Software Will Let Users Dodge Government Internet Censorship

Posted on Wednesday, November 29 at 09:45 by Diogenes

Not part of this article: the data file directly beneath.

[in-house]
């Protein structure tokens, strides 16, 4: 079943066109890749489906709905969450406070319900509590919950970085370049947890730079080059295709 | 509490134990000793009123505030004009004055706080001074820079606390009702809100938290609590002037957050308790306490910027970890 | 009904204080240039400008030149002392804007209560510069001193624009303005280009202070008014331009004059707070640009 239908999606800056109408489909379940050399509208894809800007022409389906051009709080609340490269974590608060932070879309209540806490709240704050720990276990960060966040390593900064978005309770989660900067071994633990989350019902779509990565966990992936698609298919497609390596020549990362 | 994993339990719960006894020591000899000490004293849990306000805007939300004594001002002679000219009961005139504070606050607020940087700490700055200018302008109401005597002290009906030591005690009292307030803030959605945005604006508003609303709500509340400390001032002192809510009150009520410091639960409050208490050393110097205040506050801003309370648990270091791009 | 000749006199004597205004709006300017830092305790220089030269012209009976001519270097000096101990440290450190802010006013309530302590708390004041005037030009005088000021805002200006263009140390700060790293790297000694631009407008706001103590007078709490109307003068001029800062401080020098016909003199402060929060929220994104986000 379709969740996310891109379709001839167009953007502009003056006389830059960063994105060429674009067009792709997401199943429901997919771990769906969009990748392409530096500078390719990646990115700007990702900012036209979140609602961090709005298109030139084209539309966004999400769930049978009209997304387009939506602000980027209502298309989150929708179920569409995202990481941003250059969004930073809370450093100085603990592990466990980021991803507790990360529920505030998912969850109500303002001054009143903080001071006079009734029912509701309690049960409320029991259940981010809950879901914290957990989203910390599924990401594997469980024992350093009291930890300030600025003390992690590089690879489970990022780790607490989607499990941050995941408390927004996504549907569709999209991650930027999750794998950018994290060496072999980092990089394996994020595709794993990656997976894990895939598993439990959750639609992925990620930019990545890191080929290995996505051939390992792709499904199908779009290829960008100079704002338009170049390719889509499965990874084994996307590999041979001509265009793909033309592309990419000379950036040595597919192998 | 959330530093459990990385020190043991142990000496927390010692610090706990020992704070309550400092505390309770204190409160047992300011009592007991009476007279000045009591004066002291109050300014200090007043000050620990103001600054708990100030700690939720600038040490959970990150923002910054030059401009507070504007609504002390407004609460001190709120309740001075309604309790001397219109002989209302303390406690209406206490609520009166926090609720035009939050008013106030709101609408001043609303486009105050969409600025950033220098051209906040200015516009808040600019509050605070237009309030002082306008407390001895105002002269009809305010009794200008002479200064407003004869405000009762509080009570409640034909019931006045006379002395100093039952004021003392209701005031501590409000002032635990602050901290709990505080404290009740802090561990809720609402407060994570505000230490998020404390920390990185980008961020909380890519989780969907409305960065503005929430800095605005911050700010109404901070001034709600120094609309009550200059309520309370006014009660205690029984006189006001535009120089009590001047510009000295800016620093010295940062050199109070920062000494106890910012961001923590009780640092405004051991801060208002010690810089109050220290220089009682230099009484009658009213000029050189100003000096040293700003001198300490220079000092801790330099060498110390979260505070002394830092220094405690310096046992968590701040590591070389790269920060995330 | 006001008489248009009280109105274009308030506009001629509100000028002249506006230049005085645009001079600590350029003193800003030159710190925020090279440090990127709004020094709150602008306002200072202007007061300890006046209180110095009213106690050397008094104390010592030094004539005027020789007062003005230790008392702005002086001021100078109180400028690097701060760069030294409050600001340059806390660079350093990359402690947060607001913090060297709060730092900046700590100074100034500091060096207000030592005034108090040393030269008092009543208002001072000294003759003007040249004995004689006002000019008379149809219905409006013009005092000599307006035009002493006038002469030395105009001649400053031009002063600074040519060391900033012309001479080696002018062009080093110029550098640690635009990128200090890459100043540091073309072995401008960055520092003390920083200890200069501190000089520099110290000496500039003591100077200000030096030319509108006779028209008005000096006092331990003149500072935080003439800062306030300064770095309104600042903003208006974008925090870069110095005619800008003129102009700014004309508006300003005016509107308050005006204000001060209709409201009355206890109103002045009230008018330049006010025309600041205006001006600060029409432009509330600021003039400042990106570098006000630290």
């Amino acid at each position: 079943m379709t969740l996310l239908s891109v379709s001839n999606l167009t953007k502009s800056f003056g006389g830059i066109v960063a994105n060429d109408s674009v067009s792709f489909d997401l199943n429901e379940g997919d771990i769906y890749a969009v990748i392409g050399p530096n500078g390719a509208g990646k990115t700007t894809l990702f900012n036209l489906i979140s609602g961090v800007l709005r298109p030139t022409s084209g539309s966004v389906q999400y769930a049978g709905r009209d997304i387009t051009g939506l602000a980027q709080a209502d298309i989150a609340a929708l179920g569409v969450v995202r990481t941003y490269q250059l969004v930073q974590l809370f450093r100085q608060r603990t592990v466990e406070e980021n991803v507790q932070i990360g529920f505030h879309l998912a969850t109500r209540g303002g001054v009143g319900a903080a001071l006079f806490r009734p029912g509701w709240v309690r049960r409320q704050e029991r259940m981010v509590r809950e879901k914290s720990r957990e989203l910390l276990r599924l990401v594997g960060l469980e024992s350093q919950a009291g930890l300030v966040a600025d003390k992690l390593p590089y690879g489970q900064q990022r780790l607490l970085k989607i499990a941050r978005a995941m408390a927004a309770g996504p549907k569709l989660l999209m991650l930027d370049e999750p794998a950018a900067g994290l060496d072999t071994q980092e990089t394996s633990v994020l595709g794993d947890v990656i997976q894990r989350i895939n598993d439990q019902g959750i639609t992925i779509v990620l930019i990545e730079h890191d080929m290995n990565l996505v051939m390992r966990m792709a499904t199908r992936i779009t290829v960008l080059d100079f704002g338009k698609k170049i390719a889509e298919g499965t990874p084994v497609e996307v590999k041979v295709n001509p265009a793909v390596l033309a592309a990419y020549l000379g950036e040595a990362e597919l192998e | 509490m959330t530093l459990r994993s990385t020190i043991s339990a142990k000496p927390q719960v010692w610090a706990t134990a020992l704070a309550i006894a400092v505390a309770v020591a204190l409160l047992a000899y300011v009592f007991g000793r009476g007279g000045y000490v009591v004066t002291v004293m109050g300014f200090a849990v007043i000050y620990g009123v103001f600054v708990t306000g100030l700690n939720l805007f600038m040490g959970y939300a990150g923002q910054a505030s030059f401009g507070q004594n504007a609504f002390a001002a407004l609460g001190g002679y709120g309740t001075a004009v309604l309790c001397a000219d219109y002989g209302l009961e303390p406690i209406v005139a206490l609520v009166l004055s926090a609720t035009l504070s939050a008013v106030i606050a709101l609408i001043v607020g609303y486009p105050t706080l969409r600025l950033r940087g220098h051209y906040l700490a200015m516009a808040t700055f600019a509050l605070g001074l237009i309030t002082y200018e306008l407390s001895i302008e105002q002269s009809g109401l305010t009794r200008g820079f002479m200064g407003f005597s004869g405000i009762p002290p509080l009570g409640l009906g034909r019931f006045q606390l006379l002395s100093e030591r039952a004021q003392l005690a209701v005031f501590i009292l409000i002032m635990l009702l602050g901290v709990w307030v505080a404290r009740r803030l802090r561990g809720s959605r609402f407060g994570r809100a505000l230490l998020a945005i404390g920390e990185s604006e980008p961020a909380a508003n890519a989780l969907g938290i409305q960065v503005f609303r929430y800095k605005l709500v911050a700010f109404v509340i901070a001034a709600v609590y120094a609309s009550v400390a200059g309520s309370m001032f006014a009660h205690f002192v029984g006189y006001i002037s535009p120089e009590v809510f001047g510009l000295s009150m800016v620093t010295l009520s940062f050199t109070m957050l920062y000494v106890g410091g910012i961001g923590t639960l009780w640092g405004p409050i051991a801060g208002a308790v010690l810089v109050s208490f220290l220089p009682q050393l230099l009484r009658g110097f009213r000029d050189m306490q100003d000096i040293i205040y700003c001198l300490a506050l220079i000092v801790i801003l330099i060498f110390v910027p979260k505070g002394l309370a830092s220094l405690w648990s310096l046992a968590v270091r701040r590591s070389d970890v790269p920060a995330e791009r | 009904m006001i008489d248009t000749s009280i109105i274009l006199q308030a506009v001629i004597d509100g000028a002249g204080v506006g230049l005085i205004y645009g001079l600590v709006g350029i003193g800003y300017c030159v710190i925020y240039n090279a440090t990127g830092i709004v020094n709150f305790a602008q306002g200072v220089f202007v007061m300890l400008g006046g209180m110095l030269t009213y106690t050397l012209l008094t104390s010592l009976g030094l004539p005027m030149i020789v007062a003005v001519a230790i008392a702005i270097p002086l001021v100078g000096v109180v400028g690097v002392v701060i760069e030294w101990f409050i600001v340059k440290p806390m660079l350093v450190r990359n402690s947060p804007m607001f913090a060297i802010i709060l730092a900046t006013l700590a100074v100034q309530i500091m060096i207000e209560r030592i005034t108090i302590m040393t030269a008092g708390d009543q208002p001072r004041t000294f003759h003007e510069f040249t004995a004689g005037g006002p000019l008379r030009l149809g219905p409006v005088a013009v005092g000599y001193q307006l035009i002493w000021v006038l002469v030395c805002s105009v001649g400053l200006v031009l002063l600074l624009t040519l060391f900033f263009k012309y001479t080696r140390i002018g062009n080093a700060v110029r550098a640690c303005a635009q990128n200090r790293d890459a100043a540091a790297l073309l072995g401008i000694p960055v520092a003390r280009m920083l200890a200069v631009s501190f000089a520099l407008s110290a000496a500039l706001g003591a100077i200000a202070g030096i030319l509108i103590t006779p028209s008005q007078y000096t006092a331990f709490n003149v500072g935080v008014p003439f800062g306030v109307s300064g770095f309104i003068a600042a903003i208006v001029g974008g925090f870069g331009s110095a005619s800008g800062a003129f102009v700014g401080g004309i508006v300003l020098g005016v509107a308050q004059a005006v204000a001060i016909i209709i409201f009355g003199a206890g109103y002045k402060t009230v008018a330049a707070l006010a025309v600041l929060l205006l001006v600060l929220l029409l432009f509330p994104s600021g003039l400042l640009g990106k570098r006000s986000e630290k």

It is not entirely bulletproof, but developers say it will be difficult for censors to identify and block psiphon. People in free countries can install the free open source software and turn their home computers into "psiphonodes," or personal, encrypted servers. The psiphonode administrator can create and manage user accounts so friends and relatives can log in from censored countries. The encrypted connection allows people in restrictive countries to go to the administrators' unique Web addresses, login with usernames and passwords provided by administrators, and surf the Web. The people living under censorship (the software developers call them psiphonites) never make a direct connection to Web sites through their own computers. The Web site operators cannot see users' information, though administrators can see everything the psiphonite does. The psiphon Web site, which provides the software, doesn't have to be operative for the software to work. In other words, even if a censoring regime blocks access to the psiphon Web site, people in restrictive countries can access the wide open Web through their friends' and family members' computers. [Proofreader's note: this article was edited for spelling and typos on November 29, 2006]


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